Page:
rotary cnc

On the second figure we were also relaxed enough to grab some video for the blog. We hope you find it as exciting as we did.


The figure on the left is the first one and the grinding efforts to remove material to make room for the CNC collet are visible on the backs of the arms and hips. These areas will be filled in later by hand using sculpting epoxy. The second figure after digital modification needed almost no hand adjusting. Both figures will receive a thin layer of sculpting epoxy to add details, woodgrain and clothing to make them look like weathered, hand rotary-crafted figureheads of old.

You can bet we are busy dreaming up more projects to rout using this exciting rotary CNC tool!

rotary cnc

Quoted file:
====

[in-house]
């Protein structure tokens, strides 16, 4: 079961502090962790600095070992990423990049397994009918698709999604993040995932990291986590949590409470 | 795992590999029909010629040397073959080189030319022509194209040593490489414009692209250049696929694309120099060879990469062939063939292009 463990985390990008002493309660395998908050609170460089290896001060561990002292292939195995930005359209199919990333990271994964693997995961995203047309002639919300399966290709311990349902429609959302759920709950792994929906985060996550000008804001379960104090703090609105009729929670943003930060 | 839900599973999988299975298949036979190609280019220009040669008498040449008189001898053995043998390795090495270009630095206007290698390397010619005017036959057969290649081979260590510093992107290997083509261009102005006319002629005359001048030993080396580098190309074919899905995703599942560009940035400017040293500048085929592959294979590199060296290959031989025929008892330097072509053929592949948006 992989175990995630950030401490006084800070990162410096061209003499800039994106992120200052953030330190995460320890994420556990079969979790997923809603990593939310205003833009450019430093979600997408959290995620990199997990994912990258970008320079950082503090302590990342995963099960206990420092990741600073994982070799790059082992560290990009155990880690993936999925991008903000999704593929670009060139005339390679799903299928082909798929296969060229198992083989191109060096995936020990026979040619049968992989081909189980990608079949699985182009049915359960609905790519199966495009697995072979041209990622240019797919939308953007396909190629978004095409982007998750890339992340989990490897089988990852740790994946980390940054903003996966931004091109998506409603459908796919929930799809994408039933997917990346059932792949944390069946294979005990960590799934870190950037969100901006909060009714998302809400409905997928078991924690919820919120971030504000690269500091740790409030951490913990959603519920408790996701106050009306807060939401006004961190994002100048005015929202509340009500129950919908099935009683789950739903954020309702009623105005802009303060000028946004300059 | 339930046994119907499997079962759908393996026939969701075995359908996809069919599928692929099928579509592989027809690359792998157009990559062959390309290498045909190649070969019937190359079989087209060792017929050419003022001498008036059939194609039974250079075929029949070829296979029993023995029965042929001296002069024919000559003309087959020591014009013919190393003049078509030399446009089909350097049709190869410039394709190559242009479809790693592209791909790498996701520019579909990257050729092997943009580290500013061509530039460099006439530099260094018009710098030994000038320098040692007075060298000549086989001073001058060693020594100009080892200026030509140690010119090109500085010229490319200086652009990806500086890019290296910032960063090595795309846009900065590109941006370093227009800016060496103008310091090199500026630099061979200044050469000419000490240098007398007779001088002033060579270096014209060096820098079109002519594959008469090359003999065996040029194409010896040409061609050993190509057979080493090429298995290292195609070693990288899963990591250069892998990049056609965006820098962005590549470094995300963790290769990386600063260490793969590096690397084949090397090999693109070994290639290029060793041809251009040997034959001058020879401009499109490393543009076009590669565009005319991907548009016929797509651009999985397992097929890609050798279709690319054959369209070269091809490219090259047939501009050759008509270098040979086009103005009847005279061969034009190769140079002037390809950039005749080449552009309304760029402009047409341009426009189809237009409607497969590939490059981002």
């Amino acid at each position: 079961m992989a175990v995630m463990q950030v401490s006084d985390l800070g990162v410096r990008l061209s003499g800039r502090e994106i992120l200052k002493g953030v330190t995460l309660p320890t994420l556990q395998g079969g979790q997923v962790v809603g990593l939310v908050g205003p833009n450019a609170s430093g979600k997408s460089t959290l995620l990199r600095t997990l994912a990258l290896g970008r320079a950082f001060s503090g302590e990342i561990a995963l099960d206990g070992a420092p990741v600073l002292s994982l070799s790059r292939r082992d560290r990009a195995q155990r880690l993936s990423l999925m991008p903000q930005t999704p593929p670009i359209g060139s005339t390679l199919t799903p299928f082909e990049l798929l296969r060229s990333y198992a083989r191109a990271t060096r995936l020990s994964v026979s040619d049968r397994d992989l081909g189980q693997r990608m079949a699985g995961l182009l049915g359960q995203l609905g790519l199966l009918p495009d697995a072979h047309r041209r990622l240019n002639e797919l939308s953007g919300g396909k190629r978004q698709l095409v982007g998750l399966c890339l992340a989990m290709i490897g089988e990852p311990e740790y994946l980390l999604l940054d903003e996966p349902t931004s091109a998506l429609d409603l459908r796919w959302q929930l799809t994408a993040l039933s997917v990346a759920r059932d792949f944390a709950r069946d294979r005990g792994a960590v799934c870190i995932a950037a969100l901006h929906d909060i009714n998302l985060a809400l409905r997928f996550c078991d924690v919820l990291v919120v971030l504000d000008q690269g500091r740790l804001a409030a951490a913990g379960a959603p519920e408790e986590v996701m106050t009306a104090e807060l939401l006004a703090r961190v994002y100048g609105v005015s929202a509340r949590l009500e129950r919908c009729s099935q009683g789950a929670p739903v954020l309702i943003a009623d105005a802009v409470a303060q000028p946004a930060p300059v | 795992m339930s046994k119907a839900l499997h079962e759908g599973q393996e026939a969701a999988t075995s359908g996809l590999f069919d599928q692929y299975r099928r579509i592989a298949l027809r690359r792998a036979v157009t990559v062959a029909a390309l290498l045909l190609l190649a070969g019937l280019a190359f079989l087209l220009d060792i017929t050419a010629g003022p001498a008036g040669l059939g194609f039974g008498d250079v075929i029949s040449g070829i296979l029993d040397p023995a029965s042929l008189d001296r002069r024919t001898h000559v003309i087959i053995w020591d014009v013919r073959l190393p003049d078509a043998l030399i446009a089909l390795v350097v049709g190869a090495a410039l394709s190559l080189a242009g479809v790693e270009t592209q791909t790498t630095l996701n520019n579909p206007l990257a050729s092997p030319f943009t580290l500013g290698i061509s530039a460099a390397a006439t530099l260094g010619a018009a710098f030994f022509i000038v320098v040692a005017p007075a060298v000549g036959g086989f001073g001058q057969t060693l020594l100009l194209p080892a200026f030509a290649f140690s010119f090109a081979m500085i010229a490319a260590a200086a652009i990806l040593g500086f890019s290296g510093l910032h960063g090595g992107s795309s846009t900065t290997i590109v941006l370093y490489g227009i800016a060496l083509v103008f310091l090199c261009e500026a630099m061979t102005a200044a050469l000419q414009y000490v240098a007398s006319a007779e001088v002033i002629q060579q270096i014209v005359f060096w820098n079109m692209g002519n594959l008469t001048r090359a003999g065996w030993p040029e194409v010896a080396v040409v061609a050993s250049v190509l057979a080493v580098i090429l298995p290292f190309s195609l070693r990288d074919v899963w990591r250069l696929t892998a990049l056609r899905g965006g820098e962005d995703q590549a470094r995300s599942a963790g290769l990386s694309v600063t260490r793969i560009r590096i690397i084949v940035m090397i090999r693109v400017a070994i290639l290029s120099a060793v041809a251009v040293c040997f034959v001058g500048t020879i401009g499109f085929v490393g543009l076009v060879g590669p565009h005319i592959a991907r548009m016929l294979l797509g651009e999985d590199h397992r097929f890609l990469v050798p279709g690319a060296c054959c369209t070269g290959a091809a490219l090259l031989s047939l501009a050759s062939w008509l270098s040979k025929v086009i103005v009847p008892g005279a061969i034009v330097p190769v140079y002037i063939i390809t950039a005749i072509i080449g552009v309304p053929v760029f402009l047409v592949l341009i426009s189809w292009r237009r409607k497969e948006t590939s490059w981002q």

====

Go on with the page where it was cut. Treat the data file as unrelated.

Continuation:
Sawatzky’s Imagination Corporation is a small family company that specializes in the design and creation of dimensional signs and environments. They tackle projects of any size from small signs to entire theme parks. Their work has garnered numerous national and international awards.

Dan Sawatzky is best described as a creative force and visual storyteller extraordinaire. His art career spans almost fifty years of magic. Dan’s passion is to design and create imaginative places that take people from the normal world to a setting of delight and wonder.

Coastal Enterprises manufactures Precision Board HDU, a versatile, cost-effective and eco-friendly urethane sign material that is particularly effective for making professional-looking indoor and outdoor dimensional signs.  It is a closed-cell rigid substrate that does not rot, warp or crack.  You can request free samplesget a quote or sign up for periodic newsletters packed with helpful information.

Making 3D Art from Urethane Foam